• Social commerce is a process not an event – it is about building awareness and excitement over time prior to  a product launch, growing engagement level of your core group of followers (through interaction), launching the product with a wow factor, and becoming an active member of the product community (see social commerce plan)
  • Social commerce is not about selling one (remarkable) product just once, but selling an ecosystem of product accessories around your core roduct to keep fans coming back for more, buying more and sharing more. i.e. Your social commerce strategy should be an ‘accessorising strategy’
  • Social commerce is mobile by default. Nearly half of social media interaction is via mobile handsets – But the real mobile trend is that consumers are mobile – switching between locations and devices
  • Social commerce is global by default. Your core group of customers is not people living in a certain geographic location, but rather people who care.
  • Social commerce is fast and simple by default – as simple as posting a status update. Even in traditional e-commerce speed to checkout is critical ( has calculated that if something takes 100ms longer to do, they experience a 1% drop in sales) – but the realtime and fast context of social media, exacerbates the need for speed and simplicity.
  • Smart social commerce requires a multi-device strategy – allowing people to buy from links on whatever device they happen to be using – with each device offering a gold-stadard experience (‘responsive design’ – product page and checkout adapts to all devices)
    • Ideally the best social commerce solution involves
      1. Creating a highly focused experience on your most popular channels,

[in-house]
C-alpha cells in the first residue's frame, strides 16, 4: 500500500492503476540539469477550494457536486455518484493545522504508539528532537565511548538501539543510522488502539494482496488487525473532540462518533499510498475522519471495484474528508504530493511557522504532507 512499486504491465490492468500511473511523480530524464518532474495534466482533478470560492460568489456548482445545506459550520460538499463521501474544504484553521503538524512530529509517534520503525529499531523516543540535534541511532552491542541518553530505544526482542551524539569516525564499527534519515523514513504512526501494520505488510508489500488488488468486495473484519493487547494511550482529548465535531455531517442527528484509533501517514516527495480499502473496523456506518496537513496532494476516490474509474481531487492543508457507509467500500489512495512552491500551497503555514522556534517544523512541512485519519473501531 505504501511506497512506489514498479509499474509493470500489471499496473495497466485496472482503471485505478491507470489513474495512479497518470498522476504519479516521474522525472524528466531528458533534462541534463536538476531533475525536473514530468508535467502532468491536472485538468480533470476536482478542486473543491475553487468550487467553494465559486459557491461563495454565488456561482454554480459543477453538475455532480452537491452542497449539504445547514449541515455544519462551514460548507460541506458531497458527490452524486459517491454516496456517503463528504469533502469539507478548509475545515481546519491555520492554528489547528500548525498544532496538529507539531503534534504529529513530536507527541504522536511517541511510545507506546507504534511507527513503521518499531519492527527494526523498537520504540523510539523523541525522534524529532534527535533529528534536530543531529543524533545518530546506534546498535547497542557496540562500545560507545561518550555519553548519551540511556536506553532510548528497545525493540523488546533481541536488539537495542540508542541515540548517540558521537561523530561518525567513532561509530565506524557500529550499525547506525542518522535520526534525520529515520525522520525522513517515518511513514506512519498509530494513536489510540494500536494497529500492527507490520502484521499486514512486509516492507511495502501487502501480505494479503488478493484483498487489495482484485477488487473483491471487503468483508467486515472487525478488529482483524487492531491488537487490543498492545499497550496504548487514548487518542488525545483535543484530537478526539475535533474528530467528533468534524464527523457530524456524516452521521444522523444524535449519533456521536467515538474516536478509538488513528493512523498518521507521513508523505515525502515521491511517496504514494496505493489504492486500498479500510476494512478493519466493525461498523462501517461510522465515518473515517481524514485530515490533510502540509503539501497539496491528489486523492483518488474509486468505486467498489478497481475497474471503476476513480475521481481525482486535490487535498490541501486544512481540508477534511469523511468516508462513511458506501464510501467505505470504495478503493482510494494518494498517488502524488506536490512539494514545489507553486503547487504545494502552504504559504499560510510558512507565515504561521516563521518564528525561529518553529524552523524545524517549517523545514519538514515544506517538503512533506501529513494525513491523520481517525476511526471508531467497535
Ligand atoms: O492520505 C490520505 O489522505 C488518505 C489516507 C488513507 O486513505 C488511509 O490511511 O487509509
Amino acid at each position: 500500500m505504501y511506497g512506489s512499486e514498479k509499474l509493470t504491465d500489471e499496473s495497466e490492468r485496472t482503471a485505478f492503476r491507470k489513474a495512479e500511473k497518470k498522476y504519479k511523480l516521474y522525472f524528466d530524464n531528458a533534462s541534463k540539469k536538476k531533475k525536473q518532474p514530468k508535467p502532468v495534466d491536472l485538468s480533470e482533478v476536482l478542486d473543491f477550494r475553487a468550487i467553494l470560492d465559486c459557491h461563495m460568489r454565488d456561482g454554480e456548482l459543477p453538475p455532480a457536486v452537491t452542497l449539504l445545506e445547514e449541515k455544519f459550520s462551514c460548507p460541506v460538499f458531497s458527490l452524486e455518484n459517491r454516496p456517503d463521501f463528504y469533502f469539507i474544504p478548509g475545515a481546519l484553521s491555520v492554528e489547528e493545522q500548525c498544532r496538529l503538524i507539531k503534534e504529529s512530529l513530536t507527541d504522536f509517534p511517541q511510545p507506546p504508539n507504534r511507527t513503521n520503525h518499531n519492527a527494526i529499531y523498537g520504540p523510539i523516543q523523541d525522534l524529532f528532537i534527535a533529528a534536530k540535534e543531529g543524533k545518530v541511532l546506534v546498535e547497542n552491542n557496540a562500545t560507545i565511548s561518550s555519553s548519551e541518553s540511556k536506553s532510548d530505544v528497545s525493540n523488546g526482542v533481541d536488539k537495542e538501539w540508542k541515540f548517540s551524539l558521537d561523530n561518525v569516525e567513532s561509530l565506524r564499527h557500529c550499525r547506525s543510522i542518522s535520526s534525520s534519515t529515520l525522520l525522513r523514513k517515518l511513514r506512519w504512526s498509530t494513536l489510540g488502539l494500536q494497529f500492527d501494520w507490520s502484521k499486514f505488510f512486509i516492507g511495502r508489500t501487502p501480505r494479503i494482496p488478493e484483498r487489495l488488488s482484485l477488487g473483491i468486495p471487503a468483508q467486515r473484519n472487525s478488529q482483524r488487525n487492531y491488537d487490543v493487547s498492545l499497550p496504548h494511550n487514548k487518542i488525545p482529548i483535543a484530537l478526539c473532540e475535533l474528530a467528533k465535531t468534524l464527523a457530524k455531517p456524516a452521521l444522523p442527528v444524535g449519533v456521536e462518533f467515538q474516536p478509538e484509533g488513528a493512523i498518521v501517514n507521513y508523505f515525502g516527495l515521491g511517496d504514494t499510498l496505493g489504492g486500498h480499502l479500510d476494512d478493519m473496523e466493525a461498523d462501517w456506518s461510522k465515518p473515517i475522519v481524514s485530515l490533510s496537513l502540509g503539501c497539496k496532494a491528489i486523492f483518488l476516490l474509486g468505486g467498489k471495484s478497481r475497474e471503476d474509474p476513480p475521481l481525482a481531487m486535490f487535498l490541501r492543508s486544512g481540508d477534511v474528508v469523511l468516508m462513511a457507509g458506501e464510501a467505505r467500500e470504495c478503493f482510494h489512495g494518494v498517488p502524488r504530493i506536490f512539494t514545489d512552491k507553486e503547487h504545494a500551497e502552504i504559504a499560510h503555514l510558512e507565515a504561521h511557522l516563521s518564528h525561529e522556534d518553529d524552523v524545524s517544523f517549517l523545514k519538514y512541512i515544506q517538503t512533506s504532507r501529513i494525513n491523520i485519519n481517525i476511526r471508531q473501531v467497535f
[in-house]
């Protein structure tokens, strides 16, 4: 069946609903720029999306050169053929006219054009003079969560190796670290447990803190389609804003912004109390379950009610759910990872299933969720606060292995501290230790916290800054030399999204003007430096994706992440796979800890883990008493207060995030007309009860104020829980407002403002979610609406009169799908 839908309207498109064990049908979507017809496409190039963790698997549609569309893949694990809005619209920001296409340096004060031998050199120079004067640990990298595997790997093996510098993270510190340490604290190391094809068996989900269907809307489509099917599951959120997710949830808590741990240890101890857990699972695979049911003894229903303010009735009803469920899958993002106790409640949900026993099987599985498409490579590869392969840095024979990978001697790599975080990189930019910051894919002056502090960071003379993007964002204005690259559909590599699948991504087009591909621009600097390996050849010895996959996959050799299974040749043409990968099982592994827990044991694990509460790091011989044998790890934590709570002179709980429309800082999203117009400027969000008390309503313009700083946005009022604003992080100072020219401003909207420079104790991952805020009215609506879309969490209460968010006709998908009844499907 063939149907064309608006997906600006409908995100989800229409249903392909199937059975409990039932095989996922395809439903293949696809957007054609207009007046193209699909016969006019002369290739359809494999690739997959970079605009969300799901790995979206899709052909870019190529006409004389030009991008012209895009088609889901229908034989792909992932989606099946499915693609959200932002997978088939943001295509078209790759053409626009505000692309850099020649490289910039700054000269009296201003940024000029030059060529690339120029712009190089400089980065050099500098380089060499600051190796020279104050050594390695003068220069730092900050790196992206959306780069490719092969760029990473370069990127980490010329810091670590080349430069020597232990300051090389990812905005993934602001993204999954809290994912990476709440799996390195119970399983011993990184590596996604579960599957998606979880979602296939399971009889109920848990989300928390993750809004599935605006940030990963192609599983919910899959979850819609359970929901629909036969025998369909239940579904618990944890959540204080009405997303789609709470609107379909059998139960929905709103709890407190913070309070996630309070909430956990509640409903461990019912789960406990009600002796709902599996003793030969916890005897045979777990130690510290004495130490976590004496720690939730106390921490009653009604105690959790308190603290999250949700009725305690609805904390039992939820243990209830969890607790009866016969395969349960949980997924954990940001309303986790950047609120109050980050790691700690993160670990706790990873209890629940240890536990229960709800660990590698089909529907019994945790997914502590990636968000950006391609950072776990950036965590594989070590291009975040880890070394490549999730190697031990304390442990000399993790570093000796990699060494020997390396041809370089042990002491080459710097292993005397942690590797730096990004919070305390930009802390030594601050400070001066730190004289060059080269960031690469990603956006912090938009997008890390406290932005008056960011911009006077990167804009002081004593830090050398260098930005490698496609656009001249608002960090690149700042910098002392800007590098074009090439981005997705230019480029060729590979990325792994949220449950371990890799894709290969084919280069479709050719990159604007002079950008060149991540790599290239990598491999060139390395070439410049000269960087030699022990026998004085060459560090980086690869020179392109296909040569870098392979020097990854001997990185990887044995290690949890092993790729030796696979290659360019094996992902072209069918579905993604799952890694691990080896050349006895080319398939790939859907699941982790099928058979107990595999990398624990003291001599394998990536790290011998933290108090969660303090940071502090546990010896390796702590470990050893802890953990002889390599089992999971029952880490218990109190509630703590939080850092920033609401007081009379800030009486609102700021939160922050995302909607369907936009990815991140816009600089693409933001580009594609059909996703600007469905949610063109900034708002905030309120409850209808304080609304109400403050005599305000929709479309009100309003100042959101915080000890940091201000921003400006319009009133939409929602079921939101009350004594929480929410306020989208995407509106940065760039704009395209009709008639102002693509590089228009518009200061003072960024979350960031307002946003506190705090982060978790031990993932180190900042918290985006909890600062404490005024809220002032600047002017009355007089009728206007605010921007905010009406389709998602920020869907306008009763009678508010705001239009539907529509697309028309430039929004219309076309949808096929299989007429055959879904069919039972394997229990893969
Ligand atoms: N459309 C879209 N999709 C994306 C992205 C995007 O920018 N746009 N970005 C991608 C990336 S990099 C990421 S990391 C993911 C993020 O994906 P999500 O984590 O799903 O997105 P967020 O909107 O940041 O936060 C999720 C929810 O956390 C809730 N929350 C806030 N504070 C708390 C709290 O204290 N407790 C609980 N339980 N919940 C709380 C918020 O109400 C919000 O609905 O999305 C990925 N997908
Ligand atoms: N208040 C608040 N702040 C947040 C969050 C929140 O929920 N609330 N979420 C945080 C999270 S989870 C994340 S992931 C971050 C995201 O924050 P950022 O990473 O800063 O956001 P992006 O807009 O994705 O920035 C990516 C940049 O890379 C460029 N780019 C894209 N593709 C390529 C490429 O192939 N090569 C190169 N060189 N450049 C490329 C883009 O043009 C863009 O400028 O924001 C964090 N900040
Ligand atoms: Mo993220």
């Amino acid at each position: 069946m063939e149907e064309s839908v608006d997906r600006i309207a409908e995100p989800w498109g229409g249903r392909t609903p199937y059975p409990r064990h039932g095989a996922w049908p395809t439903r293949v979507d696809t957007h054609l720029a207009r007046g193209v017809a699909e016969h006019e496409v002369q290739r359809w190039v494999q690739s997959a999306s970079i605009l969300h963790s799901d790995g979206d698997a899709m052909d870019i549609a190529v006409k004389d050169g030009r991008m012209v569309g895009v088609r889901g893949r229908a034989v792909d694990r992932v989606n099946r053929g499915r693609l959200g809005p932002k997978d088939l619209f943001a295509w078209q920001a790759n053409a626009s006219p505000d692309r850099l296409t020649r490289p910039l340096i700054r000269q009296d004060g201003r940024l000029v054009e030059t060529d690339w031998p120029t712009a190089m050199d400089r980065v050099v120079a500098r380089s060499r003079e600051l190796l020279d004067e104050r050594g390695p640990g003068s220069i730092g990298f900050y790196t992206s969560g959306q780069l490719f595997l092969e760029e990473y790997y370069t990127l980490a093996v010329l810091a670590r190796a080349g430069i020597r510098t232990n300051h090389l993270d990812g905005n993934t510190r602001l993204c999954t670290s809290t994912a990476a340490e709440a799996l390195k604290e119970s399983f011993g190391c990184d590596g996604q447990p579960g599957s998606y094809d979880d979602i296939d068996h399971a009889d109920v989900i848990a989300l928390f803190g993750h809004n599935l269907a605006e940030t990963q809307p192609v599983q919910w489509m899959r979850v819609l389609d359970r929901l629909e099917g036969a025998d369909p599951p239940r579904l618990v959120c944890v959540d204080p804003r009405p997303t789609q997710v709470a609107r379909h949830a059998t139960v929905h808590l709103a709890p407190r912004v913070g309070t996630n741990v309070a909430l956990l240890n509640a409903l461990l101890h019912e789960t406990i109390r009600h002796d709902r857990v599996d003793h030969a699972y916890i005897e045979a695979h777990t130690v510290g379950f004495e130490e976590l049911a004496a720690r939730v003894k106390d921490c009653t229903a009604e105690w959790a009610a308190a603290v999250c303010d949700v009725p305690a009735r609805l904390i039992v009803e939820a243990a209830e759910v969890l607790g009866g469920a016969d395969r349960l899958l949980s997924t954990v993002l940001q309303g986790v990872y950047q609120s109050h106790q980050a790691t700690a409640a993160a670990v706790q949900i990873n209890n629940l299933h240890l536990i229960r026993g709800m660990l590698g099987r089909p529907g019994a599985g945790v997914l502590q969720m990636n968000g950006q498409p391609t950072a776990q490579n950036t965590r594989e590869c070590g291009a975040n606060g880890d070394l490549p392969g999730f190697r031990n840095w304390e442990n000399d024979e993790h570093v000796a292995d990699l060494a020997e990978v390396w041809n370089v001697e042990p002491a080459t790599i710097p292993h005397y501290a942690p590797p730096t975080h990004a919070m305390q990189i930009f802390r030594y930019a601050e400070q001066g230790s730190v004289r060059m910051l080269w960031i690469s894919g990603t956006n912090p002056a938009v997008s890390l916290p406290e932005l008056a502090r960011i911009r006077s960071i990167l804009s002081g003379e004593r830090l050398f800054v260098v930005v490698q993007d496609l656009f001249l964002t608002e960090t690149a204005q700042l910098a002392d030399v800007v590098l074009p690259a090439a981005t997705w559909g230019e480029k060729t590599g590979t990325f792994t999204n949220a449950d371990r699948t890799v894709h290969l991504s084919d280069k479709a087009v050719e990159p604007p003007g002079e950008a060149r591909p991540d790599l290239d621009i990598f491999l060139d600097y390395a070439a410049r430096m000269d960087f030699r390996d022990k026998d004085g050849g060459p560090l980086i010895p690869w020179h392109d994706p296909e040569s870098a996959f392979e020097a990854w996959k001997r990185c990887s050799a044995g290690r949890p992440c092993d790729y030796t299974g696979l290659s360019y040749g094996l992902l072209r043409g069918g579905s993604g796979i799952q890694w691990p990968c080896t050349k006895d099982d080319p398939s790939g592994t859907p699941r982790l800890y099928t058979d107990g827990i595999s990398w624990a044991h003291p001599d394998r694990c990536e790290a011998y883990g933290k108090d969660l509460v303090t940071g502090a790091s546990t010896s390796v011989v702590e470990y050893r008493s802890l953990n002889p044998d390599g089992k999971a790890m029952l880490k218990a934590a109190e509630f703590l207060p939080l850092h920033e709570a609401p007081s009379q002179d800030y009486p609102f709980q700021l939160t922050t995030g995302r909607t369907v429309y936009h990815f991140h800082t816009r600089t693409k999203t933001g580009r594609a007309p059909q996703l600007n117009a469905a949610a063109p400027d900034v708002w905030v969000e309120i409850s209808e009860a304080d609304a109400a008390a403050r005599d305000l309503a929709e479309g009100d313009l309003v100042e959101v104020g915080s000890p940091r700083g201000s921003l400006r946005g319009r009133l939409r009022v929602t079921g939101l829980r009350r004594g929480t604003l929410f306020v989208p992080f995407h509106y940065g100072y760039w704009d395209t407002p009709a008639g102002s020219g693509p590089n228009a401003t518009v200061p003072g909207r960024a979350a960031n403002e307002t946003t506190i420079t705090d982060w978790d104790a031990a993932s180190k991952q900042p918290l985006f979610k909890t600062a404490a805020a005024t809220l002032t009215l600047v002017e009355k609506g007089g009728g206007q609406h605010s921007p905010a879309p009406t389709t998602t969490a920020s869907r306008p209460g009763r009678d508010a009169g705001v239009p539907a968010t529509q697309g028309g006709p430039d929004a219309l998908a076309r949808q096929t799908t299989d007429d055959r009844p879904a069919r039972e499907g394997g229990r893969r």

2. Making it embeddable on any channel,
      3. Build it using a layout engine that works with any format

Pitfalls & Mistakes to Avoid

  • Don’t think of social commerce as stores on Facebook – simply replicating a traditional store on a Facebook tab (where few people visit) is to miss the point. Social commerce is about driving sales by sharing
  • Social spamming (promotional updates in social media) is not the answer – build followers by being useful, by giving followers a compelling reason for you to be an active part in their lives
  • Shiny new objects – QR codes, NFC (near field communications), Facebook Credits – may become useful tools for social commerce – but right now they’re more likely to add friction and barriers to social selling
  • Over-focus on Facebook – You need to create a social commerce platform that links sharing to selling via any channel, any method, any device, at any time, everywhere – think embeddable and portable stores (e.g. Wazala), not just FB stores.  Think ‘with Facebook’ (using FB widgets), rather than (only) ‘on Facebook’
  • Friction is the biggest enemy of social commerce (others are selling the wrong product (unremarkable) at the wrong time (when people are not open to shopping). Sources of friction include – no 1-click sharing, having to click to see, dialogue boxes, and too many clicks to checkout
  • Group-buy and check-in deals can be useful, but avoid building building your social commerce strategy around price-promotions – offer more for the same, rather than the same for less